BUSM Researchers Uncover Genetic, epigenetic Alteration overlaps in Breast and Ovarian Cancer

25 May

Although breast cancer is the most common cause of cancer death among women worldwide, the mortality rate of ovarian cancer is the fifth leading cause of cancer death for women of a significant source. These facts reflect in cancer treatment further understanding and innovation in continuing demand.
BUSM Researchers Uncover Genetic, epigenetic Alteration overlaps in Breast and Ovarian CancerPublished in the International Journal of Molecular Sciences A new study describes a new concept of how two cancer may develop in the same way and may eventually lead to more effective treatment of two kinds.

“Although breast cancer and ovarian cancer have significantly different clinical, we found a lot of overlap, particularly with regard to genetic and epigenetic changes, he explained:” Corresponding author Sibaji Sarkar, Ph.D., School of Medicine, Boston University School of Medicine ( BUSM) medical lecturer. (Epigenetics is when different genes expressed by cells genetically identical, lead to different results.)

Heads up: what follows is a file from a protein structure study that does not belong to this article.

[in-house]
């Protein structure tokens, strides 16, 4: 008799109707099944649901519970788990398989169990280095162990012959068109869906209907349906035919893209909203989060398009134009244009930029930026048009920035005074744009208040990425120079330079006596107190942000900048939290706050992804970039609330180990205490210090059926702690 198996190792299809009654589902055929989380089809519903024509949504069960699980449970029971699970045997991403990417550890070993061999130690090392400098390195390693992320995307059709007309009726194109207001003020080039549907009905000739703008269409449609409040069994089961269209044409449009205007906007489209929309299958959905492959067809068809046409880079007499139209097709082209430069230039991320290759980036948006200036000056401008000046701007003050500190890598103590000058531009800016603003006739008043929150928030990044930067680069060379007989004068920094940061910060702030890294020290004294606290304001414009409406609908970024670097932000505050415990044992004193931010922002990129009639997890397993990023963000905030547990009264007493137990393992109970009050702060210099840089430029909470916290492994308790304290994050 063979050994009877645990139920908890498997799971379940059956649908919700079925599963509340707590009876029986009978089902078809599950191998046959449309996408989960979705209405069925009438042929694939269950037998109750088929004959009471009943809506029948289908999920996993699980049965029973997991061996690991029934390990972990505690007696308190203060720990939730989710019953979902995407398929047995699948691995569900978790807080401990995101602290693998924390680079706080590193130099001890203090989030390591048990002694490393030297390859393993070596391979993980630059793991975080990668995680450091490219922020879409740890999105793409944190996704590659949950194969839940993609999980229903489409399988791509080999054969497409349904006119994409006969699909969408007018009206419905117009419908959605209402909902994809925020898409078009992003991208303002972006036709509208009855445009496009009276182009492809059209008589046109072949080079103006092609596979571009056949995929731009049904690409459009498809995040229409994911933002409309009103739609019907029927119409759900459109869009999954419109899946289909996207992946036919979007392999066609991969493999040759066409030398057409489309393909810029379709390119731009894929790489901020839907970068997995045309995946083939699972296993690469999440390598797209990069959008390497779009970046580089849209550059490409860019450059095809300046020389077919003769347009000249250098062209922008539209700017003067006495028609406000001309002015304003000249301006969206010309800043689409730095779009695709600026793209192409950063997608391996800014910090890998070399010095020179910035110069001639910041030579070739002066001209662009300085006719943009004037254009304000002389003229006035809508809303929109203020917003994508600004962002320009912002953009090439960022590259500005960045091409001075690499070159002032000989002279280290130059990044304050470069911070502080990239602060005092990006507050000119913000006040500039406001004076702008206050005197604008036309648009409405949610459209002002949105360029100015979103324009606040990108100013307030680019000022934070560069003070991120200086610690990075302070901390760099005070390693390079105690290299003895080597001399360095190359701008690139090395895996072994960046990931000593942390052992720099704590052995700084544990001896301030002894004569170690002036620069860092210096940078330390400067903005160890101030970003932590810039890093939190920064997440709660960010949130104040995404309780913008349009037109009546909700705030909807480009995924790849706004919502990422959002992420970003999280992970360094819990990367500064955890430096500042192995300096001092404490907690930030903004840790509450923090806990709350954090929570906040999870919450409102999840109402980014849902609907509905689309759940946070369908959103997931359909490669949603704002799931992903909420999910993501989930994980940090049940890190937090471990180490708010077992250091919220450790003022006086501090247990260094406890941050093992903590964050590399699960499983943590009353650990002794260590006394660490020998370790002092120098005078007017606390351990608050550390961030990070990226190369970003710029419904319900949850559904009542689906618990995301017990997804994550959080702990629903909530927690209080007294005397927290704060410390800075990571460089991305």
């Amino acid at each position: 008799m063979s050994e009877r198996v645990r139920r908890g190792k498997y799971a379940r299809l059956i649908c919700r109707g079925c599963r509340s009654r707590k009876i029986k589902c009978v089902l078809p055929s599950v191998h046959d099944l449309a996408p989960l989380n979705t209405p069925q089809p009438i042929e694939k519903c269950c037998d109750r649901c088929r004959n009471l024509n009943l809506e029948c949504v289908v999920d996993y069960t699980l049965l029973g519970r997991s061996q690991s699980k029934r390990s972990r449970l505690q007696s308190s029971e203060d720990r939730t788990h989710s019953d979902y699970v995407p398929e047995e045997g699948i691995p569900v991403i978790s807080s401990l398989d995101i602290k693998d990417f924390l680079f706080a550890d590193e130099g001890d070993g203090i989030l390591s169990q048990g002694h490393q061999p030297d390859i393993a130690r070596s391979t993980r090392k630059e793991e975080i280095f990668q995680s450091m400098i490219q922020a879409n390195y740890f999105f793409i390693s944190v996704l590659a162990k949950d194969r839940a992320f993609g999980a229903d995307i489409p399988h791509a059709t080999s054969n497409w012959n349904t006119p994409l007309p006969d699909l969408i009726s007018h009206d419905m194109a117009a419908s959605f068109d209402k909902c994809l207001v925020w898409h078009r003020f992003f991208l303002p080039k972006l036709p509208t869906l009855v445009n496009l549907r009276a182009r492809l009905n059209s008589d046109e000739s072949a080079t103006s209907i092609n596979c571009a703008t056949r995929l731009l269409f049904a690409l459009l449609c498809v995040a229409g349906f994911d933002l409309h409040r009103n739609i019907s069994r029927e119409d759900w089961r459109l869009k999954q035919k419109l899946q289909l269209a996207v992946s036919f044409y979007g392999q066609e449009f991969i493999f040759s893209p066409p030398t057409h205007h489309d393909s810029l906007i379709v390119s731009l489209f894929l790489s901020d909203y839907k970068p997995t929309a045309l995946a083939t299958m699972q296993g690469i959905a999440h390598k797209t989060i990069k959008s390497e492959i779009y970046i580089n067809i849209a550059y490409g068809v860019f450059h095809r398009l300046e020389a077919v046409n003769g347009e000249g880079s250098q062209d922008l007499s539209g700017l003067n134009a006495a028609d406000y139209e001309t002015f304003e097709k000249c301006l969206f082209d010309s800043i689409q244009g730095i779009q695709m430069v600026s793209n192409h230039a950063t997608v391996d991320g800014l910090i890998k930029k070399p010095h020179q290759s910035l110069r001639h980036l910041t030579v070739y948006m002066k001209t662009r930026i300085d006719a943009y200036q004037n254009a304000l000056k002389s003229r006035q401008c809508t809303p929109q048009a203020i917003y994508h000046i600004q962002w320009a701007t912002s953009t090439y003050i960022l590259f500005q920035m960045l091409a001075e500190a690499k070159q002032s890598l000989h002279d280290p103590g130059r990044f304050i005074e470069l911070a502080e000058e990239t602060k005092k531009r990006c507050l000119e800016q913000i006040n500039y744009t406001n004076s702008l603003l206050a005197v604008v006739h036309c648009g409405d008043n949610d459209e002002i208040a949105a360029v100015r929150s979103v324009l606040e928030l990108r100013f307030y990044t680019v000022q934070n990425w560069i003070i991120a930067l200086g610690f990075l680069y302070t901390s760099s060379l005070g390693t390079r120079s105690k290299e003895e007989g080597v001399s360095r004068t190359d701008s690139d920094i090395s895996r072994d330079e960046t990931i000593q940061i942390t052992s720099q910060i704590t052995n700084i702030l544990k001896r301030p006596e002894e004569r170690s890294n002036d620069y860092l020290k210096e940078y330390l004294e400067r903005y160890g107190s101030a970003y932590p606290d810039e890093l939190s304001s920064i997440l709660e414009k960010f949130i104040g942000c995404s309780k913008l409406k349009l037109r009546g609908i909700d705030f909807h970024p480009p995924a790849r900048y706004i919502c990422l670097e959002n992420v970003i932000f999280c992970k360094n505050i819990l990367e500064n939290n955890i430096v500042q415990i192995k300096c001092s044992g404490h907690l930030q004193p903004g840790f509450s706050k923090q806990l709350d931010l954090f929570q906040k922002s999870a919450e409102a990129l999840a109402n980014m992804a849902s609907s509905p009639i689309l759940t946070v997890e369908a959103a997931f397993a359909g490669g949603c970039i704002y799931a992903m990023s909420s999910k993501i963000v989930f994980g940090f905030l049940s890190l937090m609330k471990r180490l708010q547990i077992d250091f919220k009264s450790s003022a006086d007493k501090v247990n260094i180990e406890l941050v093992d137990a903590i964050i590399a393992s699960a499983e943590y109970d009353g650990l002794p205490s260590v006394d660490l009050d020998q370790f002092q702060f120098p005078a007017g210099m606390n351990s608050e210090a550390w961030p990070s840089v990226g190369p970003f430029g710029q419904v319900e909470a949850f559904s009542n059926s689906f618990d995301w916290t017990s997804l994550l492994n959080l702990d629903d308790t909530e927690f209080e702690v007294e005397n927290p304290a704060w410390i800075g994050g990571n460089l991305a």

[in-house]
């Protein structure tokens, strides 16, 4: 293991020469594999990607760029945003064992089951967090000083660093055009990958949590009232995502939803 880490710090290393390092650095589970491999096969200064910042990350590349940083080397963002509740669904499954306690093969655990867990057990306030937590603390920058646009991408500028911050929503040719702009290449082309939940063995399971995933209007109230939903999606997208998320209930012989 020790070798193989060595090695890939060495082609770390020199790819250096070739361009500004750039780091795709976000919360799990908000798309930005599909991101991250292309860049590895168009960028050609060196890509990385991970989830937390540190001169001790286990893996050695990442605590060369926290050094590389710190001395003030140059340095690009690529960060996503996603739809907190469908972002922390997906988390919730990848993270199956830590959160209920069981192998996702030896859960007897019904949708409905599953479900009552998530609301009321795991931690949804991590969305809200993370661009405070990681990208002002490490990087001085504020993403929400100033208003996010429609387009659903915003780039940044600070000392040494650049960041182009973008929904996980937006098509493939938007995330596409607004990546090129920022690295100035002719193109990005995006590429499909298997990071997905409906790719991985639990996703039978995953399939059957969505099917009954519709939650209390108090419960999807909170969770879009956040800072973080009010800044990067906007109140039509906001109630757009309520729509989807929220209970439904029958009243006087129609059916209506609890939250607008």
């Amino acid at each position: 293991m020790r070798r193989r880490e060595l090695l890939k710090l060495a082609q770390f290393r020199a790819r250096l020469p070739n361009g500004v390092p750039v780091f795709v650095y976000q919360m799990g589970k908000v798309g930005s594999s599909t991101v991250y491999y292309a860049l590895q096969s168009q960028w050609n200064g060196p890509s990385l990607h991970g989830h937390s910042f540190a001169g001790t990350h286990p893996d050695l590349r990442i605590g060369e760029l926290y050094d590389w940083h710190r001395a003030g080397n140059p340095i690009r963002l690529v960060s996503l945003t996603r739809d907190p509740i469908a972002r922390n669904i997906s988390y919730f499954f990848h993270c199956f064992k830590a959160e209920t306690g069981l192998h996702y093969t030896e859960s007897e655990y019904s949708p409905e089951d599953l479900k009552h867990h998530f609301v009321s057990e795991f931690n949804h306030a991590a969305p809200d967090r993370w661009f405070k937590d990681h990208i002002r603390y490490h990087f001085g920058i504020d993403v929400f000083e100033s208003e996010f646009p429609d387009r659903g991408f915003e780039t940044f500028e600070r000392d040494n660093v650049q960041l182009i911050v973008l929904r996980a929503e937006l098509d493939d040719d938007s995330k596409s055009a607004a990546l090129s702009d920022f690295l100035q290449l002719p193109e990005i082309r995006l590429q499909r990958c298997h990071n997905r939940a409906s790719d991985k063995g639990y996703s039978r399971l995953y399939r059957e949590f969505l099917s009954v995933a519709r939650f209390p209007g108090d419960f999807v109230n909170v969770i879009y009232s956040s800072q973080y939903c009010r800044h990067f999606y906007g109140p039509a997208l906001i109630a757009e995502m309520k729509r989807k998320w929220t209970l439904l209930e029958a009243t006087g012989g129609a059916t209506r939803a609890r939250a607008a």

BUSM researchers compared genes, micro-environment, common epigenetic change matrix (connective tissue cells of any organ) and breast and ovarian cancer cells in between, and the clinical significance of these changes. They observed that the selected number of genes including oncogenes and tumor suppressor genes are changed similarly in both types of cancer.

The study also suggested how to interpret the growth-promoting gene can be switched on and epigenetic gene can suppress the growth of cancer cells in the formation of a new model to the apparent genetic closed.

“Both breast and ovarian cancer may have a similar origin. These similarities suggest that a better understanding of this process will result in a more effective chemotherapeutic agents, as well as strategies to avoid drug resistance and cancer recurrence,” Sarkar added.